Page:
I was born in Rajasthan, India, came to the U.S. when I was
very young, and grew
up in New Hampshire, Delaware, and Massachusetts. I attended Harvard College, Harvard Law
School, and Harvard Business School, and then went to McKinsey & Company in
New York City. I was at McKinsey for
only a few months when Mike Wheeler, who was a professor and mentor of mine at
HBS, called to see if I wanted to teach Negotiations on a two-year appointment
at HBS. I left McKinsey on a
leave-of-absence, fully intending to go back, but the excitement of the
classroom, the platform for influencing the world, and the sheer energy of the
place have kept me here for 16 years.
I teach courses on negotiations, deal making, corporate law,and corporate governance, to JD, MBA, and executive education students at both HLS and HBS. I also chair our JD/MBA program, which is a four-year joint degree between HLS and HBS. As a dual professor at HBS and HLS, I love
the different perspectives that the two schools offer: the policy-orientation
and institutional design perspective of HLS, combined with the practicality and
global reach of HBS. I urge students at
both schools to take advantage of these different perspectives, and indeed all
the resources and opportunities available across Harvard University.
What I love about the HBS classroom is the give-and-take of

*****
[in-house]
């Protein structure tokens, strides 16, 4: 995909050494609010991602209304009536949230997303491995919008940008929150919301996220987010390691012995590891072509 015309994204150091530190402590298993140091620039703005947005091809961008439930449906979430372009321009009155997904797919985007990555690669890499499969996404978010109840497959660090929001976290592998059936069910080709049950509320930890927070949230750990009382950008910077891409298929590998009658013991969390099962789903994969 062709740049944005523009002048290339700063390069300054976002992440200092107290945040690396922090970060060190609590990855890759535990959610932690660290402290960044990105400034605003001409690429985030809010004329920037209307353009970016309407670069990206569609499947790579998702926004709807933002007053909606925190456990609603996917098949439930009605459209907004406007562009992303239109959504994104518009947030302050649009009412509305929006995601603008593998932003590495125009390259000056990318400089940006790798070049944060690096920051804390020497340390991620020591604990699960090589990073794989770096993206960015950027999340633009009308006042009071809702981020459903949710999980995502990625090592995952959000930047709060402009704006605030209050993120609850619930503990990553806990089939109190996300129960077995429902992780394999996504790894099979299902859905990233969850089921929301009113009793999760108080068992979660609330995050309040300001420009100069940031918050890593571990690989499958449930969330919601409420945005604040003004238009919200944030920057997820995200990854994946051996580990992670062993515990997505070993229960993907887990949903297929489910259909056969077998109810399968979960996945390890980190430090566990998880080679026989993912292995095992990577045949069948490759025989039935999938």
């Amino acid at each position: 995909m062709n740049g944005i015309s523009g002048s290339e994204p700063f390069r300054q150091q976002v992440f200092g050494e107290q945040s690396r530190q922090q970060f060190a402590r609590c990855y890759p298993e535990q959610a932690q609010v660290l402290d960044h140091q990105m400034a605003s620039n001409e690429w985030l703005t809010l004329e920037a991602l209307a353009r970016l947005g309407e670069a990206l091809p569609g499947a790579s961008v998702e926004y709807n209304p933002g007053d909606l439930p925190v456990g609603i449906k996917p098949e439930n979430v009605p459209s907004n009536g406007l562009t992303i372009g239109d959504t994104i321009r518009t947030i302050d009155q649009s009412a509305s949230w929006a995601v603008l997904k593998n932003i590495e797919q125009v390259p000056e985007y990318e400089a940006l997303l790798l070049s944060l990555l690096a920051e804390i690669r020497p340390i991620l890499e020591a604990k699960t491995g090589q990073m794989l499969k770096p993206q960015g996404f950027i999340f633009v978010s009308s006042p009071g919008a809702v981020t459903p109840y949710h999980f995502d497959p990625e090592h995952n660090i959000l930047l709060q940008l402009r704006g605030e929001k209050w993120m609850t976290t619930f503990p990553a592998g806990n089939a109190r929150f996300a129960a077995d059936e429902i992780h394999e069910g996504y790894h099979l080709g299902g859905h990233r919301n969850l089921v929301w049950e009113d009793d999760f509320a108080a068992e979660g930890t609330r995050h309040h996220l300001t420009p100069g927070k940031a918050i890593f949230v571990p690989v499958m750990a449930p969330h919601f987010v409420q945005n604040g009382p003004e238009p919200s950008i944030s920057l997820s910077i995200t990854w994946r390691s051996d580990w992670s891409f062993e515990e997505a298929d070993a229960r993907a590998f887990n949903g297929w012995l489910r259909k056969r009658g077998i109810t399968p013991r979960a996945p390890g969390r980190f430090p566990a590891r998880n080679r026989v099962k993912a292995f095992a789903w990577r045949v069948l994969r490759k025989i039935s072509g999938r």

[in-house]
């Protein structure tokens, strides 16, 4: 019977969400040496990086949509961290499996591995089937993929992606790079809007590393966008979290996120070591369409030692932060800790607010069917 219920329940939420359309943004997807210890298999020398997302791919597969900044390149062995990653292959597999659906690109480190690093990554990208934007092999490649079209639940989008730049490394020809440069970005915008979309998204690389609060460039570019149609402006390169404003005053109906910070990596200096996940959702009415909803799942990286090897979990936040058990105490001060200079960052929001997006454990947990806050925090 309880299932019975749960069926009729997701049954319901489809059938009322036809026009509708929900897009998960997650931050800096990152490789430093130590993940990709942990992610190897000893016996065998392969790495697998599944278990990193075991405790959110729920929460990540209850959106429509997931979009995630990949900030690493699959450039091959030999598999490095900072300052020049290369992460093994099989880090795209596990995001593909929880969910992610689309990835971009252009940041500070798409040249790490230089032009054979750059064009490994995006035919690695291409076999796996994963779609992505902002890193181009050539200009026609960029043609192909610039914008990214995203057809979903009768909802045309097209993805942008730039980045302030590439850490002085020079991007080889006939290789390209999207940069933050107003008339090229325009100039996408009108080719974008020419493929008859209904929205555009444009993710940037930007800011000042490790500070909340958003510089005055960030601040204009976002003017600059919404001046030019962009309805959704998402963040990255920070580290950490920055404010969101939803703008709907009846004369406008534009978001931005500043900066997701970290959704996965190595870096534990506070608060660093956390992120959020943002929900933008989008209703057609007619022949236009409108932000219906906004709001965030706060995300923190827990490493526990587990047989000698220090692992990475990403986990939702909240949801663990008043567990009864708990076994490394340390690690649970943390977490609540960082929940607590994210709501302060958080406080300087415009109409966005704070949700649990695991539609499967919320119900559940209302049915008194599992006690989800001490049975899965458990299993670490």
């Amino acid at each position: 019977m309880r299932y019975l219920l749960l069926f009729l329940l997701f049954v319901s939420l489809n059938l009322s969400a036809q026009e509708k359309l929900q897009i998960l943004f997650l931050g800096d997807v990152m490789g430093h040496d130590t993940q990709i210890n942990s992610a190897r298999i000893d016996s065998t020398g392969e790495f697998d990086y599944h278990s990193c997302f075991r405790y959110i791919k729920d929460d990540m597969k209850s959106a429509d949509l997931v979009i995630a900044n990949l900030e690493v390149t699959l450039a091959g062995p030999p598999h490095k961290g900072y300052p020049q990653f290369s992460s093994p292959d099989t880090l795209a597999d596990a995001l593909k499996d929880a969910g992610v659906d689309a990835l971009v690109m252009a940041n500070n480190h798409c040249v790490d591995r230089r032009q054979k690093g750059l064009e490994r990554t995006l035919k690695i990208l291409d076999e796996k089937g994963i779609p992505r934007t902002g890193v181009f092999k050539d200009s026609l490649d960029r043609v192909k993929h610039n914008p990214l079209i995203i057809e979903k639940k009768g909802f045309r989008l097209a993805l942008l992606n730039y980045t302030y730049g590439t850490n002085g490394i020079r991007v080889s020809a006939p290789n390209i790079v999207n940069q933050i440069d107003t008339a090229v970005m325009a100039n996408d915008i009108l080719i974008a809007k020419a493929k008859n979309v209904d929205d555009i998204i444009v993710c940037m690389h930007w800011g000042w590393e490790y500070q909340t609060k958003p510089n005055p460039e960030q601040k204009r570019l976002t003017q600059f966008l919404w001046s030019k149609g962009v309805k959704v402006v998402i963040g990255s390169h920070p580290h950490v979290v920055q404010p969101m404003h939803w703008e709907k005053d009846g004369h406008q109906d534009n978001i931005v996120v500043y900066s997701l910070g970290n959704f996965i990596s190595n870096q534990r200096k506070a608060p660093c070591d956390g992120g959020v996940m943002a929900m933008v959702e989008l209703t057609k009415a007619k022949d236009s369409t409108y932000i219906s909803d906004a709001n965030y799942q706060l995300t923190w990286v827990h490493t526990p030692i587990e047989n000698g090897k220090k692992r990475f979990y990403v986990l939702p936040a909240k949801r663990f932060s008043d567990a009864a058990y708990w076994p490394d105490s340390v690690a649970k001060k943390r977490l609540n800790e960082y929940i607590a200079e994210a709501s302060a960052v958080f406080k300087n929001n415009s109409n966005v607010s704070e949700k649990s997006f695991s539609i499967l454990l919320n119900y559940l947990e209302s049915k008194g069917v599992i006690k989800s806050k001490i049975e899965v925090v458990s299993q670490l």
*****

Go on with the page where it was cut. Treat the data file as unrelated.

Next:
the case study method. The problems that
we tackle rarely have right or wrong answers, but there are certainly better
and worse answers. Each day we
challenge each other’s' thinking, and over the course of a semester and over
the course of two years we try to develop judgment --- in my opinion the
scarcest but most important managerial talent.
It's a fun environment and I feel very privileged to be part of it.
Nearly a quarter-century of being at Harvard (8 years as a
student and 16 on the faculty) generates lots of special memories. One of my favorite occurred on my first day
of teaching, back in September 1999. I
don't think I have ever been as prepared for class as I was that day. Afterwards I went straight to Professor
Wheeler's office to report back on how class went. In all my enthusiasm I hadn't noticed that my
blue suit was covered almost entirely with yellow chalk dust.
When I walked in to Mike's office, he didn't
miss a beat: "It looks like you've been pollinated!" The next day Mike arranged to have painters'
overalls waiting for me when I arrived at my desk. I still keep them to this day, unopened, in
my HBS office. It is a small symbol of
how supportive, high-energy, and special this place is.